Retro Emulation

By: David Seaman

Published: October 3, 2009 Posted in: PC Gaming Nonsense

I’d already been thinking about making this week’s post about emulators, and then I looked on AOL – only to find that it was promoting a new (well I think it’s new), javascript NES emulator.  This little beauty is preloaded (well, you know what I mean) with 17 classic NES games – Bubble Bobble, Contra, Donkey Kong, Mario etc – a good selection of games with more to come (I presume). Click here to try out Ben Firshman’s JavaScript NES Emulator.   (It’s recommended to run in Chrome… I don’t really like that browser so ran it in Firefox… just to warn you, it seems a little unstable in FireFox right now.)  The NES wasn’t a system I ever owned so this will be more my wife’s sort of thing, but the possibilities for nostalgic revisits of games you used to love are endless.  For instance…


Did you own an Atari ST in years gone by?  Then you’ll want to download the STEEM Engine.  This emulates a range of the Motorola 68000 based machines, and gives a near perfect emulation of the 16-bit computer.  Of course you can opt to run CPU-intensive functions (depacking, mainly) at the maximum speed possible on your computer rather than wait for it to do things at the old speed.  I wrote a profile of the STEEM Engine emulator in issue 3 of RetroAction if you want more information.  For most people, however, the thought of playing the likes of Kick Off 2, Populous, Defender of the Crown and the like again will be enough to get that download link clicked. Still trying to find Mega-Lo-Mania…

Shadow of the  Beast  Atari  S T  S T E E M  Engine  Emulator:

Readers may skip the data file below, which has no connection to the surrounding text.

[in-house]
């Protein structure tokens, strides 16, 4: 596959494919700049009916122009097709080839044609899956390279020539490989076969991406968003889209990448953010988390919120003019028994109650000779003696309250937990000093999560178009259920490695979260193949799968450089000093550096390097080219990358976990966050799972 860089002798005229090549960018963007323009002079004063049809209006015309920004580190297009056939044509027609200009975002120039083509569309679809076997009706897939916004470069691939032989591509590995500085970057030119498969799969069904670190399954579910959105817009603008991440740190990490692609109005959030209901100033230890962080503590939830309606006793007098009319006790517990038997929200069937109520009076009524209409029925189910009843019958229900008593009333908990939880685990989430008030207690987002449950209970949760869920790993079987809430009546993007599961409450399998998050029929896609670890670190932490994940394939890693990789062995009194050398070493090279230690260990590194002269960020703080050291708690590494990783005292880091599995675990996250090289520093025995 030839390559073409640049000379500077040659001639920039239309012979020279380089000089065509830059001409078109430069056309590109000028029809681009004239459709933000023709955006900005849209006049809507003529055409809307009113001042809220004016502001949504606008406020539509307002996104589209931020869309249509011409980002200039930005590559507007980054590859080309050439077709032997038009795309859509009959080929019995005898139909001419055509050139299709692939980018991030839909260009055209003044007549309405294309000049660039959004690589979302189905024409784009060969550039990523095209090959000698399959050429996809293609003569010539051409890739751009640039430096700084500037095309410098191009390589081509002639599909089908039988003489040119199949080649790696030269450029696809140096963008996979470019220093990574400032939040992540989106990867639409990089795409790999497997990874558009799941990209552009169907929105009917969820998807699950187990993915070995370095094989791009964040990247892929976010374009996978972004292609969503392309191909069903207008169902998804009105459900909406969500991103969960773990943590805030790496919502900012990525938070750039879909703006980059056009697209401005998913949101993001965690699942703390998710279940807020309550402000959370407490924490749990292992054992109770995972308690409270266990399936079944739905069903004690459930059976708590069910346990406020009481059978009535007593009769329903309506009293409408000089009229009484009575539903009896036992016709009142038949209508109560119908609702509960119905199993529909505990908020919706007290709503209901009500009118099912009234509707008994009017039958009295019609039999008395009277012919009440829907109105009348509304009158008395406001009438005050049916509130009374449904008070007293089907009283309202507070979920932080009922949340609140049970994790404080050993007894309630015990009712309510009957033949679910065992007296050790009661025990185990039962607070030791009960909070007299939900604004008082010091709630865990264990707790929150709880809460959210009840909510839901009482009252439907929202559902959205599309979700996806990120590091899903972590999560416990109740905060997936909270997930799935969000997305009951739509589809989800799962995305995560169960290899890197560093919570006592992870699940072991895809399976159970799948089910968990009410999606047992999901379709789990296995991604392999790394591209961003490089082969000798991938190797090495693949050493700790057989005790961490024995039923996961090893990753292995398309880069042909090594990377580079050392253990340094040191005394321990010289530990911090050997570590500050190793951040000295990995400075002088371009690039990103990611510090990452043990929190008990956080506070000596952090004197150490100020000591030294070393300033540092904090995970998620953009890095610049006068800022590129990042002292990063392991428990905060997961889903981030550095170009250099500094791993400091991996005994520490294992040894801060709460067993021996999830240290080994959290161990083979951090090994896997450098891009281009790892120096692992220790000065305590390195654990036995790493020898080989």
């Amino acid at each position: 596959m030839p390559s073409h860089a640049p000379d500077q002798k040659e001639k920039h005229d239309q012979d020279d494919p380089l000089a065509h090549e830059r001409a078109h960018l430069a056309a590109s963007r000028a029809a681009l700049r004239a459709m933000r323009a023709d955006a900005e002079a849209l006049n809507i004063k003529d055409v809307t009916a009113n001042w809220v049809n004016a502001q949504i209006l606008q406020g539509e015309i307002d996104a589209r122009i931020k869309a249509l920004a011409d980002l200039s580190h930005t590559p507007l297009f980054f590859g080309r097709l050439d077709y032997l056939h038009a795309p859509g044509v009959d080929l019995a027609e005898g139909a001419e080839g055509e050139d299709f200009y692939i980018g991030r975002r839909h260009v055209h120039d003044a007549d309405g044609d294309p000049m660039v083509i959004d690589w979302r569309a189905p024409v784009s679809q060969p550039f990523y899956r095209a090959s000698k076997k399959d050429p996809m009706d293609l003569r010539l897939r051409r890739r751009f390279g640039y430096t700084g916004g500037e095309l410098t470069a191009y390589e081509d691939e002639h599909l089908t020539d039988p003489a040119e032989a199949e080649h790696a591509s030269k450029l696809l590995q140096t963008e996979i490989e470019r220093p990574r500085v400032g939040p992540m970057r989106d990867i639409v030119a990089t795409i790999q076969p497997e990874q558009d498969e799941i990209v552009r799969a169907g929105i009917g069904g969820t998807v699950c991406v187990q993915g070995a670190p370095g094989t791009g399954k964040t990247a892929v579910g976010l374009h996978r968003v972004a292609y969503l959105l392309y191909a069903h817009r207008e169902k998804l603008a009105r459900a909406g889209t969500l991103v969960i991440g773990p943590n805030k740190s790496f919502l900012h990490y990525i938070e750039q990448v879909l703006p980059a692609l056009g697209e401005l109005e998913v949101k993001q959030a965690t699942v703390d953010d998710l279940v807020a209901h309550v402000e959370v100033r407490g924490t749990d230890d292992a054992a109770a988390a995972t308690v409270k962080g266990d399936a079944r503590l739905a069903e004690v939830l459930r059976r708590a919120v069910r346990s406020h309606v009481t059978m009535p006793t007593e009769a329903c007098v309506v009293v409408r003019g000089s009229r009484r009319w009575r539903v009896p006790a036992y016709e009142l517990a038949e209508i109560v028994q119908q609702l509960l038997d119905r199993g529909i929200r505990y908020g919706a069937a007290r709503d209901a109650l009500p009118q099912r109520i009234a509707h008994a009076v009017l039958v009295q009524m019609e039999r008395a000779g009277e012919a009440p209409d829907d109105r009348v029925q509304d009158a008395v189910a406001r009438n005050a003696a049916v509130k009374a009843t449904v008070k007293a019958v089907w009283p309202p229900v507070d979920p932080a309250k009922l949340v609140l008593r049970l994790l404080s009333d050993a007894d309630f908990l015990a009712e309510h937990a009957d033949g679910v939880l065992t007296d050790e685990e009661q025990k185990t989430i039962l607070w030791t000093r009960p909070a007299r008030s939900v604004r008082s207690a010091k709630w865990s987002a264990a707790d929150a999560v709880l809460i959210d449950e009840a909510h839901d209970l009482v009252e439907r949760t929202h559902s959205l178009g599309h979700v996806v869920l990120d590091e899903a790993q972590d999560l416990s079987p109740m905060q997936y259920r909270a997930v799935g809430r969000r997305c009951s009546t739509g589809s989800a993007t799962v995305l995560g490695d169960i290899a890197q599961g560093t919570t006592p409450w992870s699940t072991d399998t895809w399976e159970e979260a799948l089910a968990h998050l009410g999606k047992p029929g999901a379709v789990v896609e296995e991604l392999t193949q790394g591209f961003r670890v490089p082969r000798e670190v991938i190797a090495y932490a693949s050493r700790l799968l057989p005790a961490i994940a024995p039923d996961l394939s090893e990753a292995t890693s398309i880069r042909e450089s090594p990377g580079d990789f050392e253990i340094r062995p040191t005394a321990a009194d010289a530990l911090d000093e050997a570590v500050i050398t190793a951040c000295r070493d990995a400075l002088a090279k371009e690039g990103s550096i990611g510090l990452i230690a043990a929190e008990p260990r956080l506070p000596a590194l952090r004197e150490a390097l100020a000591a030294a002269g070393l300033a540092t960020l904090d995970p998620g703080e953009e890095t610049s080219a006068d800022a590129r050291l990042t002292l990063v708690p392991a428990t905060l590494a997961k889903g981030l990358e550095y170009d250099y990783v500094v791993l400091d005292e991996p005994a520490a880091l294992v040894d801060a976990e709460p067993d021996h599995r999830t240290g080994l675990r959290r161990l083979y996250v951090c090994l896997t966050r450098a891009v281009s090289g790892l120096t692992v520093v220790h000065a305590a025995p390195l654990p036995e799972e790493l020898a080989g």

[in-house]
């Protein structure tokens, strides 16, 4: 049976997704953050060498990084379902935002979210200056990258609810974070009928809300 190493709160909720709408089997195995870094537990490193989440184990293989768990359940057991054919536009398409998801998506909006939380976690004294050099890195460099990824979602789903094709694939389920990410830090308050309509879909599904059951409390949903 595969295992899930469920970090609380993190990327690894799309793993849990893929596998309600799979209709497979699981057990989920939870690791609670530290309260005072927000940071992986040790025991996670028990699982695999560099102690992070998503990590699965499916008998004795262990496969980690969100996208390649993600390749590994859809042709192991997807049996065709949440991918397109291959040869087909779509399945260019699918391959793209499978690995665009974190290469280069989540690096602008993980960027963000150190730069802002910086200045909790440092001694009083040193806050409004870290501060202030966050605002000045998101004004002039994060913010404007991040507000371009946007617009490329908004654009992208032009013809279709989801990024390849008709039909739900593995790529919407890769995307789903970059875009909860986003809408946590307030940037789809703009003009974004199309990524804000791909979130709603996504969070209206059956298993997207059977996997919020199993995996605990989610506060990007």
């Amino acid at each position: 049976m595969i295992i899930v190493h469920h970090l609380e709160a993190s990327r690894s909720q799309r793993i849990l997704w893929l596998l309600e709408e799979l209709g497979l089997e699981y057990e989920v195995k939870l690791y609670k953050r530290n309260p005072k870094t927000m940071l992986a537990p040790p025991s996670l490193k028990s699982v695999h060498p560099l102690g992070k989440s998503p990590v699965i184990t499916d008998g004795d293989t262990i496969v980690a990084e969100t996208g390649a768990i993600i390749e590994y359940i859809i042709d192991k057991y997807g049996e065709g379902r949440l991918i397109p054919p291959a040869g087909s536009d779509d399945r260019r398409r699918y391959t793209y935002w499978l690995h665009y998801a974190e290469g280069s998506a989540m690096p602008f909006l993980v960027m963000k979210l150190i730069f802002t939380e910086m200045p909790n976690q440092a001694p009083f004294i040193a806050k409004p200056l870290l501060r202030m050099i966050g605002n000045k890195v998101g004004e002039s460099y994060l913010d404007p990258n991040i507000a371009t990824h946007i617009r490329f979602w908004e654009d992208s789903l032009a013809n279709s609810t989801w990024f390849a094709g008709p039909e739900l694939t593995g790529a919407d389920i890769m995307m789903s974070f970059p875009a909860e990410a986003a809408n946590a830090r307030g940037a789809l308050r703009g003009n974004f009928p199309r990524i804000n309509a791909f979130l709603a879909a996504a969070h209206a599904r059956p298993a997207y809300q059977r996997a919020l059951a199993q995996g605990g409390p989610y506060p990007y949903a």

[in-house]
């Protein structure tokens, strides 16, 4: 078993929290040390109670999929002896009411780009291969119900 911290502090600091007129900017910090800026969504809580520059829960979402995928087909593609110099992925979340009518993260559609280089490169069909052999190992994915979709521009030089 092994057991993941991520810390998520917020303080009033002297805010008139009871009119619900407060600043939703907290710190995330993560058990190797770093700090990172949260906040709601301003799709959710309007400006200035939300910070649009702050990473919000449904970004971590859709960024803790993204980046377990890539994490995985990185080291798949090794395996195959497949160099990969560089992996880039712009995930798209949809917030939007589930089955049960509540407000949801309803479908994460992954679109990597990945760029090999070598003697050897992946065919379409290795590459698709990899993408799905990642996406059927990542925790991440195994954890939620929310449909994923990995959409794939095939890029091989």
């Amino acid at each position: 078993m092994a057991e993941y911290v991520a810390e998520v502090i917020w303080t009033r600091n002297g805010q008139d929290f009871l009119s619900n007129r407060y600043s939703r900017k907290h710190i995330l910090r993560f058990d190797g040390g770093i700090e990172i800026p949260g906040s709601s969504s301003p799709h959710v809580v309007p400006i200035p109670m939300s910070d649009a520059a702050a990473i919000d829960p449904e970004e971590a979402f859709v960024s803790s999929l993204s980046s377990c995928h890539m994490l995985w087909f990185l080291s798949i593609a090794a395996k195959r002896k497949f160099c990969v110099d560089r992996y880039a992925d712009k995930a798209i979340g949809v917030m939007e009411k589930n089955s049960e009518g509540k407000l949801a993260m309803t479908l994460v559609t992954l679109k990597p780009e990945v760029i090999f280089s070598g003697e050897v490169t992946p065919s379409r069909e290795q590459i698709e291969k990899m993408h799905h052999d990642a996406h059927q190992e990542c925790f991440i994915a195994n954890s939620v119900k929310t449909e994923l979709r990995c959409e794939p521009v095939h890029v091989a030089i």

Of course the Speccy is still a much-loved machine despite its dodgy rubber keyboard (okay, not all models had that) and the unique graphical mess called colour clash.  ZX Spin can help you relive the glory days of the 8-bit machine.  Ever wanted to play Feud again?  Since many attempts have been made to remake this game and recapture the simple brilliance of this game have been made but none, to my knowledge, have been successful, replaying the original is by far the best available option!  Some of the old Speccy games still play brilliantly today, even if they don’t look or sound very polished by today’s standards.


If the C16 was your computer, then you’ll want the YAPE emulator.  This can emulate the C16 and a few other machines – since I owned a C16 way back, that’s the one I’m interested in.  Bandits at Zero is still an extremely playable game, and Timeslip is still impenetrable…  You might have owned a C64 instead, of course, far more of those sold than the humble C16… so you’ll want to check out the C64 Forever emulator - 2 versions, one free, another with extra features paid for. (After a quick look at this the limitations on the free version are slightly annoying, but not too difficult to put up with. It’s only $19.95 if you want the full unlimited version.)


Of course you’ll also need to find the games to download if, like me, you haven’t kept your original copies (I know there are people who’ve kept their ancient machines and games in the attic for more than a decade, but I suspect they’re in the minority!).  Here are some suggestions:



One weird side-effect of all these emulators (the ones I’ve mentioned are only a small smattering of what’s available, and I’ve only mentioned a few of the platforms that have been emulated on the PC) is that it’s easy for hobbyist programmers to actually create new games for their chosen platform.  I blogged about a recent release for the ZX Spectruma while ago, but there are hundreds of games coming out for old systems.  Ironically the more modern systems advance technologically, the more people try to emulate retro machines.  I even thought of doing one… but Commodore Basic drove me round the bend, so I didn’t get very far.  Fortunately for retro gaming fans, there are many people out there who are far more talented and patient than I am!

David Seaman